Learn about exciting research areas the NHLBI is exploring about heart conduction disorders.

Participate in NHLBI Clinical Trials

We lead or sponsor many studies on conduction disorders. See if you or someone you know is eligible to participate in our clinical trials.

Does your developing baby have a heart defect? Have you had a stillborn baby?

This study tests a new technology to measure fetal heart activity and find possible problems early. These problems include fetal arrhythmia and conduction disorders such as Brugada syndrome. To participate in this study, you must be at least 18 years old and pregnant, and have one of five high-risk complications of pregnancy: a fetus with a major congenital heart defect, hydrops, or gastroschisis; a previous unexplained stillbirth; or twins who share a placenta. This study is located in Madison and Milwaukee, Wisconsin.

Have you been diagnosed with orthostatic intolerance?

This study aims to find out how the body’s regulation of basic functions, such as heart rate and blood pressure, is altered in people who have orthostatic intolerance. This condition, which has an unknown cause, is characterized by a racing heartbeat, dizziness, lightheadedness, and other symptoms that occur when a person stands up. To participate in this study, you must be between 18 and 80 years old and have orthostatic intolerance. This study is located in Nashville, Tennessee.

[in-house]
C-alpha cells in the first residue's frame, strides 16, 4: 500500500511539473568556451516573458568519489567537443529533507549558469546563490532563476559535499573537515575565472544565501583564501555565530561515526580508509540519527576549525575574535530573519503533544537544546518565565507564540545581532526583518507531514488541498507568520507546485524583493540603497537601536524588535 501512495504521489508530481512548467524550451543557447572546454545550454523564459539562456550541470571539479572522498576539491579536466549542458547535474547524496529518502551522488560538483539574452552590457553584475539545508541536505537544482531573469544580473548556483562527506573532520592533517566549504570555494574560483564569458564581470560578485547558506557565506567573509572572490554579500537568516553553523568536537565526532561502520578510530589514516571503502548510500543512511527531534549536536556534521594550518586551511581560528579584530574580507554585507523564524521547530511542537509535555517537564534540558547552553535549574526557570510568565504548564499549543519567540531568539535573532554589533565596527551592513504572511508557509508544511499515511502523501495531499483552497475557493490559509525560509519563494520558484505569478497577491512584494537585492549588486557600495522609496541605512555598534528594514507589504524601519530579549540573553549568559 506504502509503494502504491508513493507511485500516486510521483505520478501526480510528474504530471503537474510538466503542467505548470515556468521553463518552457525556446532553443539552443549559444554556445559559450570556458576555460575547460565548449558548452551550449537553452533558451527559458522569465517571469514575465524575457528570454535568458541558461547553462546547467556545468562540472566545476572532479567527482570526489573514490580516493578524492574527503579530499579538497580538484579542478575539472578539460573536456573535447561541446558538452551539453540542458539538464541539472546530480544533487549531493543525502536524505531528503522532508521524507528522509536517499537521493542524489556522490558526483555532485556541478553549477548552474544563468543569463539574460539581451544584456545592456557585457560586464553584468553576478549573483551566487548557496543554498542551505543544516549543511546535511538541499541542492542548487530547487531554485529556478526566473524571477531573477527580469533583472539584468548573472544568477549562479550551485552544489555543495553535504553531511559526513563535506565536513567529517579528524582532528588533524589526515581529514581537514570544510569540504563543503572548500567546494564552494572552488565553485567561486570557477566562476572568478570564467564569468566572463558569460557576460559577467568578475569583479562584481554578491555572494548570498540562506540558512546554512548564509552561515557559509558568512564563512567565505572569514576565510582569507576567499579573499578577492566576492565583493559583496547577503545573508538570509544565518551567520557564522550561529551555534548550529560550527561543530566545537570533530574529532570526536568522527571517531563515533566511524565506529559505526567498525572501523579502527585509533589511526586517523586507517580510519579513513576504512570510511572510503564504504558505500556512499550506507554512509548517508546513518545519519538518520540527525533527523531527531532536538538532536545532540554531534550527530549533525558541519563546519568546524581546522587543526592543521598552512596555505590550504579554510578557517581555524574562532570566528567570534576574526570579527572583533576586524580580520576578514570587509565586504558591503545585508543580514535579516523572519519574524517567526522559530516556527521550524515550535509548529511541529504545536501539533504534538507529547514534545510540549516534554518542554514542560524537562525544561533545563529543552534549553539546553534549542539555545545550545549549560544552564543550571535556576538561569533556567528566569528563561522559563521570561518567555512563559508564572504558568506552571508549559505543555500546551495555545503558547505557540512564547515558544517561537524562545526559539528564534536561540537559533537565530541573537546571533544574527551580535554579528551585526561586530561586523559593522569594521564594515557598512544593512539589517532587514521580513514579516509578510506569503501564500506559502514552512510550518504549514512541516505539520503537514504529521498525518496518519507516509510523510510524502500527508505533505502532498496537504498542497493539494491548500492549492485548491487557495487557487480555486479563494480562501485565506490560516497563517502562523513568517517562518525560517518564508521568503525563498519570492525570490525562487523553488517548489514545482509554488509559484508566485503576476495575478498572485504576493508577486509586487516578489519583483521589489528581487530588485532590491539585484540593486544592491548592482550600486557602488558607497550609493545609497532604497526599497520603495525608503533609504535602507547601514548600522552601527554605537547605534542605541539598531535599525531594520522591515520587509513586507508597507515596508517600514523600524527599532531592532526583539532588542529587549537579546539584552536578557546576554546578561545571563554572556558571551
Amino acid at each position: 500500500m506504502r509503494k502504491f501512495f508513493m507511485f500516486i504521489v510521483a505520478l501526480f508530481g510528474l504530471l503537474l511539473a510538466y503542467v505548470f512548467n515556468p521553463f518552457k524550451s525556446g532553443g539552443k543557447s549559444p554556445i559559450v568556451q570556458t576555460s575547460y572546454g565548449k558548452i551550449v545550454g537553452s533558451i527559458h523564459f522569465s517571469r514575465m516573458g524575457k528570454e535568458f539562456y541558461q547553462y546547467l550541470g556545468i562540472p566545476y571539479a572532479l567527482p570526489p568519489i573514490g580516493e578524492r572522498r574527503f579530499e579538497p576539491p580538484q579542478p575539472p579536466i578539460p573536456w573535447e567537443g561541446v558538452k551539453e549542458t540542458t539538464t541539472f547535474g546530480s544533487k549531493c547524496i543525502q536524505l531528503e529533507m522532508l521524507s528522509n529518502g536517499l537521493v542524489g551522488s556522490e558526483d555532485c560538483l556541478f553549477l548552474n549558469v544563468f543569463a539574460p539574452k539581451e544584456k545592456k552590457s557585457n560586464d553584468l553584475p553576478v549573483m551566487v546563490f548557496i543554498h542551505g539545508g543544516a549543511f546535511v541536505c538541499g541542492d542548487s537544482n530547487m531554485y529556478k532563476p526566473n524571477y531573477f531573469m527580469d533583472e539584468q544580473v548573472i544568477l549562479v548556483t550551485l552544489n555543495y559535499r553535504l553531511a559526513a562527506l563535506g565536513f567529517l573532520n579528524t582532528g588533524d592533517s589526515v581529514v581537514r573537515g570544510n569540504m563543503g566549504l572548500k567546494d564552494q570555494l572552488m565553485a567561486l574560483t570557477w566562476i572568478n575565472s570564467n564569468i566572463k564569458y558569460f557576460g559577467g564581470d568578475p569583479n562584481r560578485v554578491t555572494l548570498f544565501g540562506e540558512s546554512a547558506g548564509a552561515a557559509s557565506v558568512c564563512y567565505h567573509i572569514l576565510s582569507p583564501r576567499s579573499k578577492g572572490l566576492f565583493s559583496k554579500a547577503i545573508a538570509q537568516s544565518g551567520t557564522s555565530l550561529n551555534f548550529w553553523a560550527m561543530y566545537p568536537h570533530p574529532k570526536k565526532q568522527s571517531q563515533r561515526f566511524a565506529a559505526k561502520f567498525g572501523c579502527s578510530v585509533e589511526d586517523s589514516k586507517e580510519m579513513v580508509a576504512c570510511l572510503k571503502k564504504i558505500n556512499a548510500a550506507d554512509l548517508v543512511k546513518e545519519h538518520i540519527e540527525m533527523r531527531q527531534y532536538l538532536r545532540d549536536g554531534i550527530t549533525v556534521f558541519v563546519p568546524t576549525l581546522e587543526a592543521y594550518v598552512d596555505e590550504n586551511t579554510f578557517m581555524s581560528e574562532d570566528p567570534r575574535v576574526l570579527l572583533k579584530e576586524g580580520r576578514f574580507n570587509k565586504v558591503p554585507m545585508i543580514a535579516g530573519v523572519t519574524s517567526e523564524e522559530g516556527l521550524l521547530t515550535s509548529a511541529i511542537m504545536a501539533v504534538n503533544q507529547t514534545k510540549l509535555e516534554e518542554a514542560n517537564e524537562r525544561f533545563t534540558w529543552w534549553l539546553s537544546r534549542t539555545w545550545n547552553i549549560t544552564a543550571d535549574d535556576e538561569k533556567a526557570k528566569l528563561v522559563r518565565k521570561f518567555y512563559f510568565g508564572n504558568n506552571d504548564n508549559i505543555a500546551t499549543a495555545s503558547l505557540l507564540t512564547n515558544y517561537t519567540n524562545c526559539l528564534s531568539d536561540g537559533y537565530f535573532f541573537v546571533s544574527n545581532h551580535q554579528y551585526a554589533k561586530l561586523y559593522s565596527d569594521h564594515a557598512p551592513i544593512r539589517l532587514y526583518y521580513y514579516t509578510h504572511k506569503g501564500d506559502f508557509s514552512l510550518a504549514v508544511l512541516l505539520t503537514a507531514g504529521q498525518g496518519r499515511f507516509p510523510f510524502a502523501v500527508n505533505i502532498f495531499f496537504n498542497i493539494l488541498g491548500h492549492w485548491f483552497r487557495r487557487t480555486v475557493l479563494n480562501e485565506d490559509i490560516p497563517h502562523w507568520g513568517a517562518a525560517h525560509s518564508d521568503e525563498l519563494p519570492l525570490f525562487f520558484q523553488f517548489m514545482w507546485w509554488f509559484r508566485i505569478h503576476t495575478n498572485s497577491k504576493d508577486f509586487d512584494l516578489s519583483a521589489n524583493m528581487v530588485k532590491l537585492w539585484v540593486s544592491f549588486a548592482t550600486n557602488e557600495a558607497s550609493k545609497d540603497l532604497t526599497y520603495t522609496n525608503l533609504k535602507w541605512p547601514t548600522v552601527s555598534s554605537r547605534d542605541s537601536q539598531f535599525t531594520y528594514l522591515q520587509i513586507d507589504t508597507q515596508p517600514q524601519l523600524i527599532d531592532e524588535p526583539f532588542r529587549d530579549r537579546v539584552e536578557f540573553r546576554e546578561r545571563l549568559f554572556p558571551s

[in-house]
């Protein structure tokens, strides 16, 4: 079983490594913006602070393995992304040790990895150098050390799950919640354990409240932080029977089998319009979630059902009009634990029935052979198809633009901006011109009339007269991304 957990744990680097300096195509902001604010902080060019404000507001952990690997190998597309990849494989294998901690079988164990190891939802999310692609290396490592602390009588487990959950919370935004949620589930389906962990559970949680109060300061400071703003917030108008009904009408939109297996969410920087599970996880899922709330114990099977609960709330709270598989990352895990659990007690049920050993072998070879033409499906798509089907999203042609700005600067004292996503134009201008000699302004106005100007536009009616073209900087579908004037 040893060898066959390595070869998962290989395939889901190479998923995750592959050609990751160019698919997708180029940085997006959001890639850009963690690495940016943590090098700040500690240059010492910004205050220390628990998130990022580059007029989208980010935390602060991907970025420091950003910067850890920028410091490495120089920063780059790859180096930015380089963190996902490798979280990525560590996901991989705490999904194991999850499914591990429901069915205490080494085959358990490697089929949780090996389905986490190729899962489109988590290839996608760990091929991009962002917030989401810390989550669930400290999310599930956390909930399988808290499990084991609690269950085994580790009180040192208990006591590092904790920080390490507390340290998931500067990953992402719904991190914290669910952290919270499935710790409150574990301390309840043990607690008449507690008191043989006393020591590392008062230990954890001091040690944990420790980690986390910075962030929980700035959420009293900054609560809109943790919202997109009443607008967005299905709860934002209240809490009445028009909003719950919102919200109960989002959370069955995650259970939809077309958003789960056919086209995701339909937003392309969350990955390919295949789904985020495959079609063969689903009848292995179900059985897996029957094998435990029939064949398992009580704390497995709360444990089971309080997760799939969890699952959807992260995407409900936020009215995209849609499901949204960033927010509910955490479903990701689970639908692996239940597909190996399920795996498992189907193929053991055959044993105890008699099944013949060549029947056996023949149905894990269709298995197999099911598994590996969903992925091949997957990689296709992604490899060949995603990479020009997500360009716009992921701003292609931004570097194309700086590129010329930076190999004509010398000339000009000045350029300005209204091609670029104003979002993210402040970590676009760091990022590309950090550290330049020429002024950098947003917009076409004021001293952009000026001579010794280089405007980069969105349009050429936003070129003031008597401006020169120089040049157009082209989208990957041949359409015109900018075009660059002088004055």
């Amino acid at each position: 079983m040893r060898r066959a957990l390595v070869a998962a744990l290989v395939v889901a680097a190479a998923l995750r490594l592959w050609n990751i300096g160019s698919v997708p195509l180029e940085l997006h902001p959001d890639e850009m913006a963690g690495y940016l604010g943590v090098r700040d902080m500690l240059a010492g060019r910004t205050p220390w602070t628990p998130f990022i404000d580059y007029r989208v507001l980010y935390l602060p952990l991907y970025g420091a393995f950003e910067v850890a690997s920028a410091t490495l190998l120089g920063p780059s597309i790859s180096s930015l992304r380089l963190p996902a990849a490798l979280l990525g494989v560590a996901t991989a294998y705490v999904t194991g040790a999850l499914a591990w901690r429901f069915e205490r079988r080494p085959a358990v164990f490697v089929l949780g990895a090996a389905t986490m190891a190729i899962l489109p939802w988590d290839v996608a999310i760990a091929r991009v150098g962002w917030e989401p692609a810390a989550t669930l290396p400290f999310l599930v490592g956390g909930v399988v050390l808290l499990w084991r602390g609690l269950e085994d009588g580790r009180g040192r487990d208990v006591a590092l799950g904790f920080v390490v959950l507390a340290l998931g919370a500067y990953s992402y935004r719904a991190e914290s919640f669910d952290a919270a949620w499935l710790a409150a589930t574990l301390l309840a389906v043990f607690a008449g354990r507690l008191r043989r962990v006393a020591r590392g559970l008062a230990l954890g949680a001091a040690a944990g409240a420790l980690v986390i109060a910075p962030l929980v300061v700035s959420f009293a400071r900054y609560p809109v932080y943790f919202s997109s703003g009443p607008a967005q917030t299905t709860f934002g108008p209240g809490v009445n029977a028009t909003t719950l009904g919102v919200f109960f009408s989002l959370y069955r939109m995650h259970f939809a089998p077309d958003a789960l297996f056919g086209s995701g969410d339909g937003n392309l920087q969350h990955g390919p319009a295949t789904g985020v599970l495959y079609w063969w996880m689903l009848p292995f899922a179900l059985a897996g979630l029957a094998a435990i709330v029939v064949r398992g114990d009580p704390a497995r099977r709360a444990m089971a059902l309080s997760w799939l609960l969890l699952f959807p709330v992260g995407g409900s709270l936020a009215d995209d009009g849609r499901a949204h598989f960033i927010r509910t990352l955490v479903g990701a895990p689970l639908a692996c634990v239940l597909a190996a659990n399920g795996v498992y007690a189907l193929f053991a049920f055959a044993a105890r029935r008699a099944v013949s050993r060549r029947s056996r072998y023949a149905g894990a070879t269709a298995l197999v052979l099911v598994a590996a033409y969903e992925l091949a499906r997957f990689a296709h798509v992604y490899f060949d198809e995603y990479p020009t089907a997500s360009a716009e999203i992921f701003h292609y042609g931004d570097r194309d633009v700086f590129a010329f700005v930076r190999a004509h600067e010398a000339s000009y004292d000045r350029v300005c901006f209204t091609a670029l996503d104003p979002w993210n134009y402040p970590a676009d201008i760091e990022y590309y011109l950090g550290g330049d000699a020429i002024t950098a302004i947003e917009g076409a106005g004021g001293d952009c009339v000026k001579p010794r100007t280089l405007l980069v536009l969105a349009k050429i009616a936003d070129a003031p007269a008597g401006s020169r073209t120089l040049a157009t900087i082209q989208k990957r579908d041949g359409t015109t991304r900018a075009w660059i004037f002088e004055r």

Are you an adult living in Beijing, China, with a heart conduction disorder?

This study will investigate health outcomes among people with a heart conduction disorder that is sometimes treated with an implantable cardioverter defibrillator. To participate in this study, you must be between 18 and 60 years old and have complete left bundle branch block. The study takes place in Beijing, China.

Do you have a ventricular arrhythmia?

This study aims to evaluate the safety and effectiveness of low-energy shocks for the treatment of ventricular tachycardia and ventricular fibrillation. This approach will be tested during a catheter ablation or placement of an implantable cardioverter defibrillator (ICD). To participate in this study, you must be between 18 and 75 years old. This study is located in Minneapolis, Minnesota, and Austin, Texas.

More Information

After reading our Conduction Disorders Health Topic, you may be interested in additional information found in the following resources.

Non-NHLBI resources
- Conduction Disorders